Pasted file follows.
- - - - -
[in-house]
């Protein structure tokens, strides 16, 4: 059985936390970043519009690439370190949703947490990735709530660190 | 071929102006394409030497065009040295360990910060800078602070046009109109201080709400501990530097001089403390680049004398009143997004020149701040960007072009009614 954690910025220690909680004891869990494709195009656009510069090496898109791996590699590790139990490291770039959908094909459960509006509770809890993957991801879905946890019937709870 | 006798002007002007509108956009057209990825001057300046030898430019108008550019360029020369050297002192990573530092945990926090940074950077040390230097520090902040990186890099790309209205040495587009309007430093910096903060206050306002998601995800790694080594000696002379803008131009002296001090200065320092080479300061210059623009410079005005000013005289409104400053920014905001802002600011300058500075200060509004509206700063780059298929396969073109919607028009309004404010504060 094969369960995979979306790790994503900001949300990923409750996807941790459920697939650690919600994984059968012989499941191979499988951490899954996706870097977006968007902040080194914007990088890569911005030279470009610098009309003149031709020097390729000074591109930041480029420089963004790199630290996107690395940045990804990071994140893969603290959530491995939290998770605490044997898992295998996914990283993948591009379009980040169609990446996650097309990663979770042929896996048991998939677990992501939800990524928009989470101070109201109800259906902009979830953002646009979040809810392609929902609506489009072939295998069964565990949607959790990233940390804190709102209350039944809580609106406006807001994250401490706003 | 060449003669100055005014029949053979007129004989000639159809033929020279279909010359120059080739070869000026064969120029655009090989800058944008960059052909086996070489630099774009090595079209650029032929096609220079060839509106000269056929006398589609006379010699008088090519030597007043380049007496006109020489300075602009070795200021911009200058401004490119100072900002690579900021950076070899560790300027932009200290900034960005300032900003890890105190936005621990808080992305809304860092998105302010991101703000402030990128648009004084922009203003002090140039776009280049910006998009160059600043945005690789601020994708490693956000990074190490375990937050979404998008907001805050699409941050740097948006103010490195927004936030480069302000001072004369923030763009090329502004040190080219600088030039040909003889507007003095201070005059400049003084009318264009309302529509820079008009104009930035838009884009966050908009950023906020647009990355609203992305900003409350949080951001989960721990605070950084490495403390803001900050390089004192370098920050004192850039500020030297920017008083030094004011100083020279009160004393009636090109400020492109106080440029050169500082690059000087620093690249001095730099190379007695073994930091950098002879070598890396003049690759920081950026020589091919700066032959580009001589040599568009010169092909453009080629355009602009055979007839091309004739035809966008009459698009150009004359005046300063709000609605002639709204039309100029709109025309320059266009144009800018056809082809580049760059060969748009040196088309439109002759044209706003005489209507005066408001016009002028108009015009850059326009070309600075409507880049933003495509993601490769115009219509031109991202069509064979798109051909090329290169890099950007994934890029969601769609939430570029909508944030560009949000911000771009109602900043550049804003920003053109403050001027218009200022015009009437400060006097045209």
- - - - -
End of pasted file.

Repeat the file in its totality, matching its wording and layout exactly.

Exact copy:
[in-house]
């Protein structure tokens, strides 16, 4: 059985936390970043519009690439370190949703947490990735709530660190 | 071929102006394409030497065009040295360990910060800078602070046009109109201080709400501990530097001089403390680049004398009143997004020149701040960007072009009614 954690910025220690909680004891869990494709195009656009510069090496898109791996590699590790139990490291770039959908094909459960509006509770809890993957991801879905946890019937709870 | 006798002007002007509108956009057209990825001057300046030898430019108008550019360029020369050297002192990573530092945990926090940074950077040390230097520090902040990186890099790309209205040495587009309007430093910096903060206050306002998601995800790694080594000696002379803008131009002296001090200065320092080479300061210059623009410079005005000013005289409104400053920014905001802002600011300058500075200060509004509206700063780059298929396969073109919607028009309004404010504060 094969369960995979979306790790994503900001949300990923409750996807941790459920697939650690919600994984059968012989499941191979499988951490899954996706870097977006968007902040080194914007990088890569911005030279470009610098009309003149031709020097390729000074591109930041480029420089963004790199630290996107690395940045990804990071994140893969603290959530491995939290998770605490044997898992295998996914990283993948591009379009980040169609990446996650097309990663979770042929896996048991998939677990992501939800990524928009989470101070109201109800259906902009979830953002646009979040809810392609929902609506489009072939295998069964565990949607959790990233940390804190709102209350039944809580609106406006807001994250401490706003 | 060449003669100055005014029949053979007129004989000639159809033929020279279909010359120059080739070869000026064969120029655009090989800058944008960059052909086996070489630099774009090595079209650029032929096609220079060839509106000269056929006398589609006379010699008088090519030597007043380049007496006109020489300075602009070795200021911009200058401004490119100072900002690579900021950076070899560790300027932009200290900034960005300032900003890890105190936005621990808080992305809304860092998105302010991101703000402030990128648009004084922009203003002090140039776009280049910006998009160059600043945005690789601020994708490693956000990074190490375990937050979404998008907001805050699409941050740097948006103010490195927004936030480069302000001072004369923030763009090329502004040190080219600088030039040909003889507007003095201070005059400049003084009318264009309302529509820079008009104009930035838009884009966050908009950023906020647009990355609203992305900003409350949080951001989960721990605070950084490495403390803001900050390089004192370098920050004192850039500020030297920017008083030094004011100083020279009160004393009636090109400020492109106080440029050169500082690059000087620093690249001095730099190379007695073994930091950098002879070598890396003049690759920081950026020589091919700066032959580009001589040599568009010169092909453009080629355009602009055979007839091309004739035809966008009459698009150009004359005046300063709000609605002639709204039309100029709109025309320059266009144009800018056809082809580049760059060969748009040196088309439109002759044209706003005489209507005066408001016009002028108009015009850059326009070309600075409507880049933003495509993601490769115009219509031109991202069509064979798109051909090329290169890099950007994934890029969601769609939430570029909508944030560009949000911000771009109602900043550049804003920003053109403050001027218009200022015009009437400060006097045209």